With everyone now seated, the formal program of the day was about to commence.  One of the things I was most impressed with was the Micronesian national anthem introduced by MC President Paulino Balagot after his opening speech.  I was thinking to myself, we don’t even have a Polynesian national anthem, and so this was inspiring for me to perhaps consider looking into composing a regional song or prose.  Among the distinguished guest speakers, were KCC Chancellor Dr. Leon Richards, Dr. Amy Agbayani, Director, Student Equity Excellence & Diversity (SEED) at UH Manoa, Kristie Souza Malterre, Counselor at KCC, Ku’ulei Arakaki, Financial Coordinator at UH Manoa, and Mak Porotesano, Director of Student Activities & Leadership at Chaminade University.   These VIP guest speakers sowed value into today’s venue with their time, presence and expertise in their contribution to raising the bar and standard for Pacific Islands students.  Dr. Richards was very gracious and generous that he had extended an invitation for this event to be held at KCC annually.  He also proposed looking into putting together an AA program in Pacific Islands Studies at KCC.  It was mentioned to me by Professor Mary Hattori, that Dr. Richards normally leaves after delivering a speech.  However, the kind Chancellor stayed for the entire mornings program and sent his Vice Chancellor Dr. Louise Pagotto to stay for the second half of the day, which consisted of lunch provided by KCC’s culinary students; and fun and games was the agenda for the rest of the day.  The time to socialize was here, and everyone was ready for it.

                  After lunch, everyone was given an opportunity to fill out a survey, and those that filled out the survey were given free t-shirts with the Micronesia Connects logo on the front and back.  Nearly everyone changed into more sporty and casual attire, donning their new Micronesia Connects t-shirt to participate in the fun and games.  I was happy to receive mine.  Games consisted of tug-o-war, relay, coconut scraping, weaving, Micronesia trivia, etc.  Teams were divided into colors of red, yellow, black and green.  Everyone was in a jovial mood and the camaraderie was truly a thing to behold; I watched in amazement as I saw several Pacific Islands doctoral academics really being present with the students, enjoying one another’s company, participating in the games, eating together and just having a grand time, as well as just lounging under the shade of the surrounding trees.  There was a lot of friendly competition in the games, and I could not help but think back to ancient times, when this was a normal part of life.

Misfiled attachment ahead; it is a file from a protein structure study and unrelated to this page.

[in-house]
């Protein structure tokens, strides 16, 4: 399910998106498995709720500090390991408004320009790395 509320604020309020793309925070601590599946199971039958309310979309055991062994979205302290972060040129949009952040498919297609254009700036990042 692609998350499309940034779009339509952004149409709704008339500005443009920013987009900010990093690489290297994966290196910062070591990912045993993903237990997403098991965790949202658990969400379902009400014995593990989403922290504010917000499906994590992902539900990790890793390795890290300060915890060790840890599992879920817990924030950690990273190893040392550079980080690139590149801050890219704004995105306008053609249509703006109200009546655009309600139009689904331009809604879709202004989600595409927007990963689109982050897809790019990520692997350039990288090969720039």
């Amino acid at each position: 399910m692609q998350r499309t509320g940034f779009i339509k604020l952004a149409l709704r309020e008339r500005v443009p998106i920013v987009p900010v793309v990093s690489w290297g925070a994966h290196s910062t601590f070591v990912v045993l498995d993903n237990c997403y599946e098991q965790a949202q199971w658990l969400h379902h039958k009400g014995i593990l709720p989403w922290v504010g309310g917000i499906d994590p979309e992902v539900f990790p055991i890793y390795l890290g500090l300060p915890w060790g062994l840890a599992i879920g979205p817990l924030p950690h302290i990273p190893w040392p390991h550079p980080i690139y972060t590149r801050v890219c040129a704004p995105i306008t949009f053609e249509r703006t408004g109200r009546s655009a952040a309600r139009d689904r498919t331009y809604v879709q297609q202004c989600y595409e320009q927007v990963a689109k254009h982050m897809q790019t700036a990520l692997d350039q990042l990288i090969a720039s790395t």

I have come away from this event feeling a greater connection to my Micronesian cousins – knowing, that we were on the cusp of an even greater movement to unite our people of the Moana.  I saw Papa Mau’s vision come to be today, it is a vision I often think of and desire myself.  I am grateful to Dr. Lola Bautista who took on the challenge when asked by some of her students to form a club.  I am certain, that it was a daunting task putting a club together and working with many different personalities, let alone coming to a consensus to putting on an event that will bridge the gap between Pacific Islanders.  My hats off to Dr. Bautista and all the officers and members of the Micronesia Connection Club for taking the lead in gathering and connecting with your fellow islanders.  Cheers and all the best to each and every one of you in your future endeavors.  I can’t wait till next year.